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We are all born of the coming together of two people.  And if we're lucky we become who we are in large part by an initial imitation that evolves into a uniqueness.

At this time of year, we think more about those whose handprints we see in our lives.  We rearrange our time to be near those we love.  We are maybe more aware, and subsequently more grateful for the small circle that has emerged and stayed constant around us.  We realize, if we are honest with ourselves, that we owe a great debt.

Blood is important, but it's no guarantee.  My parents have become the greatest influences in my life.  In watching them, I find two artists I still try to emulate.

Jere and Hazel were born in Macon, Georgia, not too long ago, my mama would want me to add.  She grew up on the “wrong side of the tracks” and he was shy.  Though he thought he didn't have a chance with her, they were married six months after they met.  

My daddy was bagging groceries for a living when I was born.  There wasn't much money for furniture so Daddy built bookcases to house his reel-to-reel tape player and his book collection out of cinderblocks and wooden planks.  From these shelves they gave me Beethoven, Dickens, C.S. Lewis and the Bible.

After I was old enough to ride a bike, Daddy took me to the brickyard one Saturday afternoon to collect bricks and somehow managed to build us a big patio in the back yard. 

When I was seven, Billy Joel's Piano Man came out.  I was always reluctant to get up and out the door for school.  Impatient, my daddy would wait in the car.  One morning he yelled in from the driveway, “C'mon!  Billy Joel's on the radio!” 

That did the trick.  On the way to school, my parents asked if I'd like to be able to do that -- to play like him.  No forced eating of carrots or piano lessons in my childhood.  Because of that invitation, this Christmas I will return to Georgia and play Tom Waits on the piano while my 94-year-old grandmamma flips through the songbook, marveling at pictures of him.  Again.  Like we do every year. 

In his mid-thirties, through a strange turn of events, my daddy had to begin his professional life anew.  One morning I found him reading the want ads. 

"What are you looking for?" I asked him.

“Whatever job has the most ads.” 

“That's a weird way to look for a job.  You're a school principal.” 

“I'm whatever the world is needing.” 

He ended up teaching himself to write software for banks and has been running his company for over twenty years.

My mama is the caretaker of the world -- full of style and grace.  Fierce and funny and all heart.  A barefoot girl building sandcastles on the beach.  Still.  

There was a bad thunderstorm one night and I was afraid.  The lightening was so close and we lived in the woods.  She told me that in life there are things we can control to some extent and things we can't.  Weather is one of those things that is beyond us.  So we have no choice but to understand that God is making that weather and to trust His manifestation of that.  That was the last time I was afraid of weather.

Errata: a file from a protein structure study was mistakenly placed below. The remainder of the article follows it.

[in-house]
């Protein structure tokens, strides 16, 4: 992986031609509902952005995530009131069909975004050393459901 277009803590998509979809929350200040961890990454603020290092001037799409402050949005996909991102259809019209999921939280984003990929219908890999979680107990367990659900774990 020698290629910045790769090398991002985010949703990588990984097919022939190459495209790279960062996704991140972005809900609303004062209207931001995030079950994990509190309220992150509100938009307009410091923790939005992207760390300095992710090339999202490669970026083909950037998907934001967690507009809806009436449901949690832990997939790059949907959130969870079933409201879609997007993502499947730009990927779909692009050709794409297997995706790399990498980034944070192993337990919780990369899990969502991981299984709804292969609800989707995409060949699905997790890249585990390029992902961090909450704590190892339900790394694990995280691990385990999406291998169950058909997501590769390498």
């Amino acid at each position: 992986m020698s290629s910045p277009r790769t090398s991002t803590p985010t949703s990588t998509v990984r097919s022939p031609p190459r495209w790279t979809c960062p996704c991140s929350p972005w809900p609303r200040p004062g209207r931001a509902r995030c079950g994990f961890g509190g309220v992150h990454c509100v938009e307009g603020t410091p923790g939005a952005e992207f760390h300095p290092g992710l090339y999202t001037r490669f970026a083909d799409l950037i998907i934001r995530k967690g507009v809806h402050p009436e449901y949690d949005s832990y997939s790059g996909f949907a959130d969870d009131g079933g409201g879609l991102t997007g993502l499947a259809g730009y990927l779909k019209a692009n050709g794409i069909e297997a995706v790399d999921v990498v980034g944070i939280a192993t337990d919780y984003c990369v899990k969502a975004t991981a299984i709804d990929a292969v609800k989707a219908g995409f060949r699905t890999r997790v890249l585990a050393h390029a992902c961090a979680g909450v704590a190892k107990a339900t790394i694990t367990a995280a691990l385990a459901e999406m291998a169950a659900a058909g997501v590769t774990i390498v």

She waited until I was older to move onto the larger lesson that we are in control of nothing except our responses. 

There are in all of our families and social circles, the seemingly unlovable.  The braggarts, the careless, the bossy.  There are also the sick, the elderly, the children -- the helpless.  Mama seems to gravitate towards these.  She has an instinct for where she is needed and no matter how unpleasant that station is, you will always find her dead center of it.  She has learned that the joy of life comes in doing what is yours to do -- not in spending the days figuring out what you want and going after that.  A servant's heart beats in her.

I got the idea in my head at an early age that Mama could fix anything.  Things happened as I grew up that taught me otherwise.  But she knows how to bandage up the broken.    

Together Jere and Hazel navigated their way through my ridiculous adolescence and managed it with all manner of grace, despite their fear and inexperience.  No action, no matter how unthinkable, was enough for them to walk away or condescend.  They always approached in love -- and valiant attempts toward understanding.  We are now all adults, and still they find themselves in comedy clubs, racetracks, walking down Hollywood Boulevard at  midnight -- places they would never otherwise be.  They have never stopped meeting me where I am -- never stopped wanting to know their daughter.  Even though they know some of what they see will break their heart, they will not look away.  They have spared my brother and me what pain they could and held our hands through the rest.

I have been watching for nearly forty years as they move through the high places and the low.  Through homecomings and airport goodbyes.  Through lost jobs and lost loves and new adventures.  Through hospital corridors towards death and towards birth.  I have lived with them and far from them but I will never stop watching...imitating...hoping to be like that when I grow up.

* * *

A great artist moves with the days.  He doesn't fix something in his head and will it so.  He allows.  He watches.  He listens.  And then, if he is very good, he shows you yourself.  Our response to art is a recognition of something that already exists in us.  It's the realization that we're known and not alone.  A great artist will risk it all everyday.  It's such a way of life, he doesn't even think of it that way anymore.  He just has no choice but to do what is his alone to do. 

In celebration of this season of all kinds of gratitude, here are Jere and Hazel.  They have no paintings for sale, no cds, no books -- only this free idea and a shining example to uncover your own path -- let nothing discourage your destiny.  Do what you were born to do.

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